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Adasawase Waterfall: a unique experience

Wed, 19 Oct 2005 Source: GNA

A GNA feature by Hannah Asomaning

Accra, Oct.19, GNA - "Wow, this is beautiful," I exclaimed when I saw the waterfall five minutes walk away from the place and gave a sigh of relief.

I immediately forgot about the journey, which I can conveniently describe as the most tiring I have had in a very long time. The waterfall is located at the North Eastern part of Adasawase. It has cascaded beautifully over several rocks demonstrating excellent scenery.

The waterfall is estimated to be bigger than Boti falls and could be considered as one of the biggest and flows down in showers. It has very clean and cold sparkling water.

A virgin forest, caves and beautiful rocks surround the waterfall. It is big in volume and falls at over 60 metres high, and is seven metres wide.

Accessibility to the place is very poor but the beauty of the fall is such that after a long and tiresome walk to the site one finds a relief by the scenic beauty of the waterfall in the natural cool environment.

The waterfall has a potential of attracting more tourists when the road leading to the place is well developed and the place promoted. Adasawase is a village located in the Eastern Region, five kilometres off the Ayinam road. The village is not densely populated but

has telephone facilities so one can easily make and receive calls. Until the celebration of this year's World Tourism Day, a lot of people knew little about the existence of a waterfall in the village, even the villagers who reside in the town struggled with visitors to view the waterfall on that day.

More than 1,000 people thronged Adasawase, to view a waterfall believed to be among the biggest in the country but was unknown until recently.

The young, old men, women, children and government officials, including Mr Stephen Asamoah-Boateng, Deputy Minister of Tourism, walked the 10-kilometre distance from the town to the waterfall to climax the celebration of World Tourism Day.

One official of the Ghana Tourist Development Agency described the journey as a real adventure.

He said: "My travelling to Adasawase would have been useless if I did not come to see the waterfall."

World Tourism Day is celebrated worldwide every September 27 to expose unknown tourist attractions both for domestic and international tourism.

This year's celebration was under the theme: "Travel and Transport, An Imaginary of Jules Verne to the Reality of the 21st Century". It was to educate transport owners, tour operators and Ghanaians about the need to practice road safety and its relevance to tourism development.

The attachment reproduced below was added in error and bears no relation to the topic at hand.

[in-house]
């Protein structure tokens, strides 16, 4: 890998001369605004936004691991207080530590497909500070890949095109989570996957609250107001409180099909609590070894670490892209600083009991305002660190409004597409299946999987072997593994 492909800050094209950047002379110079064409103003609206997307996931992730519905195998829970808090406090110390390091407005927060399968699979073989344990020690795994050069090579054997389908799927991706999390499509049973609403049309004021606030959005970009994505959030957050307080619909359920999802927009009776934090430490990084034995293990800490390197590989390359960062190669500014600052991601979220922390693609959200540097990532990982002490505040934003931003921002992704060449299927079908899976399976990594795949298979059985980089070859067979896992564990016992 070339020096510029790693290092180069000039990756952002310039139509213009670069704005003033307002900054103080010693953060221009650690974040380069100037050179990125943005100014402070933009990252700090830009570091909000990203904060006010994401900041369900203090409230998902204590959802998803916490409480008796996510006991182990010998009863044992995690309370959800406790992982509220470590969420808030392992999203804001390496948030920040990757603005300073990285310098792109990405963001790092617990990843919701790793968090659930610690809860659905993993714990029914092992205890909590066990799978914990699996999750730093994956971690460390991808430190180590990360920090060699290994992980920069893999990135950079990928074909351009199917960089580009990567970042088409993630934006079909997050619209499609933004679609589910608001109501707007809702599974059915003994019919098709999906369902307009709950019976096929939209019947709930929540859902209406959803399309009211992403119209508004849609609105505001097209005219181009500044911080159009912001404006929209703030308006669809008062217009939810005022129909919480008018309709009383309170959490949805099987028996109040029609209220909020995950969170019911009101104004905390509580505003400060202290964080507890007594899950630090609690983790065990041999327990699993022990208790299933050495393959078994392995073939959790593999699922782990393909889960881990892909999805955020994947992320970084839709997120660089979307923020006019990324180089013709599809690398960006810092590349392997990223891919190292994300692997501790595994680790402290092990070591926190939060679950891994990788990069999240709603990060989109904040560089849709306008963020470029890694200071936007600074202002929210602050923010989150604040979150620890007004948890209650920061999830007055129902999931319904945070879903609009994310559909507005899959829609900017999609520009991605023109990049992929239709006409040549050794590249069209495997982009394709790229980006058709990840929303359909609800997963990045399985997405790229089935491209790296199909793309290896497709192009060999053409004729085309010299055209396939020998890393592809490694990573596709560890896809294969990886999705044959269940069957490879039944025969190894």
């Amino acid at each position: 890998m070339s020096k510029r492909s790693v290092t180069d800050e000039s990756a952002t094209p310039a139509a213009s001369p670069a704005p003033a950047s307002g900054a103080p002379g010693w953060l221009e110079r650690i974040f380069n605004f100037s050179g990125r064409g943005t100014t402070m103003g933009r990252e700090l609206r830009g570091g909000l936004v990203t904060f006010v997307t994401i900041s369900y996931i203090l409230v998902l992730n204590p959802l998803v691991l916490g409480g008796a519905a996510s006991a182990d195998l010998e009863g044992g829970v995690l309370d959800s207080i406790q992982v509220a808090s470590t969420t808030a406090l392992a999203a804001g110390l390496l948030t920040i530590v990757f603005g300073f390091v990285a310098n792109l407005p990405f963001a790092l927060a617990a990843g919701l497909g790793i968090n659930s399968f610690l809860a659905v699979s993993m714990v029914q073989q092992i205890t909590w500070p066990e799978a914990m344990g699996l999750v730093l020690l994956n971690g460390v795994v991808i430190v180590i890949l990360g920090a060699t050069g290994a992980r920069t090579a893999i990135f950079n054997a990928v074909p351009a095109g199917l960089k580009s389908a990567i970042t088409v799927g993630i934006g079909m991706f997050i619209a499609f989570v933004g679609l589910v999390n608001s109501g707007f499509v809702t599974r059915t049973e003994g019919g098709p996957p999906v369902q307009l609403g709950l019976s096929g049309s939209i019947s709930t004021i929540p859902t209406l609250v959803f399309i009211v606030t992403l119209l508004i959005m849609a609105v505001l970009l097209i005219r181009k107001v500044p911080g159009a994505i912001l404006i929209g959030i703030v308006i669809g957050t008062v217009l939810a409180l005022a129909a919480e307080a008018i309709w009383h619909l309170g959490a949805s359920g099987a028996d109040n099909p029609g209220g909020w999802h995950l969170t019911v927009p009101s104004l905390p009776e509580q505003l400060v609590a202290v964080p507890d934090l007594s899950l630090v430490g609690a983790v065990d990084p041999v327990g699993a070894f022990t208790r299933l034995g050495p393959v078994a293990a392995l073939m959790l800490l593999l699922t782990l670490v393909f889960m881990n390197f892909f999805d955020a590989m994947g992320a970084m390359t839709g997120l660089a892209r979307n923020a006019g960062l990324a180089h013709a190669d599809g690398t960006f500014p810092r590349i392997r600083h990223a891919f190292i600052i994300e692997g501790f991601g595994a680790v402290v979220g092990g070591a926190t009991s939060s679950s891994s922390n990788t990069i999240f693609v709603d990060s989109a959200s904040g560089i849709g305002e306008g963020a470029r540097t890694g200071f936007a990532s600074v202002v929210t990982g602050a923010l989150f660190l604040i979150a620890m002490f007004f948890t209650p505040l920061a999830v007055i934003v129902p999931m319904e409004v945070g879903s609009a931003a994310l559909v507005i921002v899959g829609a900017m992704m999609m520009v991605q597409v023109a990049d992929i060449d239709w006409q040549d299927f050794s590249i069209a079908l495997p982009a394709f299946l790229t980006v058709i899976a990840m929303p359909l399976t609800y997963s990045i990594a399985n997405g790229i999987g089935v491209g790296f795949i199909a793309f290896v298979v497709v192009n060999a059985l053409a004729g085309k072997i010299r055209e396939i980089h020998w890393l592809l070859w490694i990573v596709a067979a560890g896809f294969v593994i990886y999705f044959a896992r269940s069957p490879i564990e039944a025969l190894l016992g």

Adasawase, the venue for the celebration of this year's World Tourism Day, provides ample proof that Ghana's tourism industry has come of age and has an immense potential.

The local people have named the waterfall, "Tini" Waterfall after River Tini, the source of their drinking water. It is believed that River Tini has its source from the waterfall.

However, the people from Ministry of Tourism and Modernization of the Capital City and other tourists referred to it as Adasawase Waterfall.

Some of tourists sat in tractors to get back to the town, as even 'four by four' vehicles could not be driven on the road. A tractor, which is not to pick passengers, had about 15 people, and others struggled to find a place since it was very difficult walking back to the town.

The villagers took advantage of the occasion to display foodstuffs for the tourists to buy; others sold boiled eggs, apples and other fruits on the road to the waterfall to the tourists.

Mr Jake Obetsebi-Lamptey, Minister of Tourism and Modernization of the Capital City, in an interview with the Ghana News Agency said a lot of people were becoming more aware of the country's tourism potentials and the immense benefits the industry could bring to the country.

"Chiefs of various towns and villages all over the country come to the Ministry to inform us that they have a tourist potential in their vicinity which they feel when developed could help attract more visitors to the country and request the ministry's help in developing it," he said.

The Minister said Ghana was comparatively blessed with a rich, unique and diverse natural and cultural heritage, which should develop in a manner to achieve the goals of our poverty reduction strategy. Mr Ferdinand Ayim, Special Assistant to the Minister of Tourism and Modernization of the Capital City, told the GNA that the waterfall favourably compared with similar attractions of international dimension. Papa Owusu Ankomah, Minister of the Interior and guest speaker for the celebration called for close collaboration between stakeholders to develop and manage the Adasawase Waterfall, which he described as nature's delight, into one of the most exciting adventure tourism products in West Africa.

"Adasawase and its environs can be such an adventure tourists delight; (the environment) comprising virgin rain forest, food and cash crop farms, a string of caves, mighty trees and a collection of waterfalls is indeed amazing,"

Columnist: GNA
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